She challenges Amanda Nunes for the women's bantamweight title at UFC 207
Ronda Rousey was unstoppable during her rise to the pinnacle of the women’s bantamweight division – first dethroning Miesha Tate to become the champion in Strikeforce before carrying her dominance over into the UFC.
The Olympic bronze medallist judoka made easy work of most of her opponents, rushing to a 12-0 record with only one challenger making it out of the first round. Most were lucky if they got past the first minute.
If Rousey got close to her opponent, the chances were they would end up on the ground in an arm bar.
That was the story until she faced Holly Holm in Melbourne at UFC 193. Holm was a former boxing world champion and kept Rousey at a distance. It appeared as if that encouraged the champion to try and beat her opponent at her own game, and it was a terrible game-plan.
Holm picked her off at will throughout the first round, making the champion look amateur. She finished Rousey with a brutal head-kick, knocking her to the canvas before the ref jumped in and saved the stricken star.
Rousey didn’t take the defeat well. She avoided the limelight as much as possible, no mean feat considering she was one of the two biggest stars in the sport. Her high-profile Hollywood career ground to a halt, as did the appearances on popular TV chat shows.
She hid so well from the media glare that most felt her MMA career was over.
However, she remains the only woman to have defended the bantamweight title, as it has since passed from Holm to Miesha Tate and then from Tate to Amanda Nunes in her absence.
Since the announcement of her return at UFC 207, we have seen a few glimpses of what she has been up to. Working on her boxing skills was a no-brainer, and she enlisted the help of US amateur champion and Olympian Mikeala Mayer.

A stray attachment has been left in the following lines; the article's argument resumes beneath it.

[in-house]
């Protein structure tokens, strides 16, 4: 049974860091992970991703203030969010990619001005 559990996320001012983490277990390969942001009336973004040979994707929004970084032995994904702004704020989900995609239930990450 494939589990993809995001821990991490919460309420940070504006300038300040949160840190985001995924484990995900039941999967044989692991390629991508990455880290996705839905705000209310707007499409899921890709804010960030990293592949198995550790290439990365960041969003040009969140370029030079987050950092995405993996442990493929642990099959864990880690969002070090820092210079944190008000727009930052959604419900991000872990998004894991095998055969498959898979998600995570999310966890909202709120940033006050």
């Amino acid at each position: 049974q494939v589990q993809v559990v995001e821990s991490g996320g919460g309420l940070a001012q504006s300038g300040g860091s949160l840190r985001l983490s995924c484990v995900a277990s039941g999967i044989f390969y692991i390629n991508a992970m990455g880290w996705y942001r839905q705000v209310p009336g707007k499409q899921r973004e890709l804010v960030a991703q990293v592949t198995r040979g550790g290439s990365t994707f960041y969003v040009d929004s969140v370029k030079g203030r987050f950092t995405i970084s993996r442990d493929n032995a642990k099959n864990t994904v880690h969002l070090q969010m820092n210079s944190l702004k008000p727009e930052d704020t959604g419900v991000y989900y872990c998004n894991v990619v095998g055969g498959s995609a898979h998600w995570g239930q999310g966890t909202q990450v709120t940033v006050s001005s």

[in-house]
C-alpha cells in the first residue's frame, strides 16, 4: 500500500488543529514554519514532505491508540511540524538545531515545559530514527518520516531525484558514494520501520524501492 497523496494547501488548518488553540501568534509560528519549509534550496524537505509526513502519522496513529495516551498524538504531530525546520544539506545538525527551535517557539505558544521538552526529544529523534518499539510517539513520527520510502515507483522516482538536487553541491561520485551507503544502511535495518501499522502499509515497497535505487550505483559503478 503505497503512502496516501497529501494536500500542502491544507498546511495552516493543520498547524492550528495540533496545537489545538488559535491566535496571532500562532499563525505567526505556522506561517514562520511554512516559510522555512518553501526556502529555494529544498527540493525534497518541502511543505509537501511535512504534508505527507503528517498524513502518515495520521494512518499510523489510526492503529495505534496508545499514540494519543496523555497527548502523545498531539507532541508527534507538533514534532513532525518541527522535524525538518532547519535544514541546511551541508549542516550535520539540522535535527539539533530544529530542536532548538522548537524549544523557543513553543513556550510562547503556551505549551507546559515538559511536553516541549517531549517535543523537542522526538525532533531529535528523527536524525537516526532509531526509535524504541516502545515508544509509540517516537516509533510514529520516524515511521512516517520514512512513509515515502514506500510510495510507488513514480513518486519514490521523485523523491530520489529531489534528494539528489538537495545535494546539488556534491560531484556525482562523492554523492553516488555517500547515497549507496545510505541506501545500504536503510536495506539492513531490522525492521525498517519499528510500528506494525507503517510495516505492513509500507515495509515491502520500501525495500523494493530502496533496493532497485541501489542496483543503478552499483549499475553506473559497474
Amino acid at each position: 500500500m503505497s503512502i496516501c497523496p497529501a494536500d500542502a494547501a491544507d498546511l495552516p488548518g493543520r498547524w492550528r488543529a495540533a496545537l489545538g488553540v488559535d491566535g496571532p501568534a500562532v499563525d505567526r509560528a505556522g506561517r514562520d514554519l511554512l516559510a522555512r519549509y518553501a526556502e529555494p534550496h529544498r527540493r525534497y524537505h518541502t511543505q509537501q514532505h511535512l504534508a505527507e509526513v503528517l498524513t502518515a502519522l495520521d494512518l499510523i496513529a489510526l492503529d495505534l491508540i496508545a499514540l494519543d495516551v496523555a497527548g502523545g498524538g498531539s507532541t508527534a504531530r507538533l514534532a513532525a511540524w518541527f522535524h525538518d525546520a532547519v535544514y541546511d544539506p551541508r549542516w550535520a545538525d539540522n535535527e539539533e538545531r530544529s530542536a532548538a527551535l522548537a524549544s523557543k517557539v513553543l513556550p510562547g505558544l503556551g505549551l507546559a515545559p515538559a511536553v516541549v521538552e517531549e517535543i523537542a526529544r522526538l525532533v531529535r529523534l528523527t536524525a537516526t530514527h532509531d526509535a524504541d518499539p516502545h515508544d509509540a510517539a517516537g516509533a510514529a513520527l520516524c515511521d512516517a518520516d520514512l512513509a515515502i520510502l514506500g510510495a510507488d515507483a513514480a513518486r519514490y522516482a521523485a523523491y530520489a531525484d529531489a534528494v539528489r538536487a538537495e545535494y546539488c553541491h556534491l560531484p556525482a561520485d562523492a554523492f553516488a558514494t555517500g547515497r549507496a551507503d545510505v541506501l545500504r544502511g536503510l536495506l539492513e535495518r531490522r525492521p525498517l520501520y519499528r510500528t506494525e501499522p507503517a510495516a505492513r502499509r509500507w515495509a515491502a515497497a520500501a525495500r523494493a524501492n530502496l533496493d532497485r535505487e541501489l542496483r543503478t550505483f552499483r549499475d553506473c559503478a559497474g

Rousey's camp was secluded this time around, about two hours north of Los Angeles. She declined to do the amount of media previously expected of her to focus fully on her preparation.
Speaking to ESPN in the lead-up to the fight, she said: "I will never put my body at risk for money and views ever again. What makes me happy is winning and being the best in the world and that's it. F*** all the promotion and energy spent on anything that's not me winning.
"And anyone who tries to tell me I owe them energy on frivolous s*** during camp out of 'loyalty' or 'friendship' deserves no loyalty from me and is no friend of mine.
"This is not a time for f***ing favors. This is a time for redemption and revenge," she added.
As for her comeback fight against Nunes, it should be back to basics for Rousey. Nunes is no Holm when it comes to keeping opponents at distance.
Nunes is a solid competitor and is on a four fight win streak. However she was dominated by Cat Zingano in her last loss at UFC 178 in 2014, and Rousey is likely to be too much for the Brazilian this time out.
Rousey needs to win and is desperate to do so, and while many have speculated that she was broken by the knockout she suffered, her actions and words suggest otherwise. She will attack the champion from the get-go, smother her and win by submission. The safe bet is, as you might expect, an armbar.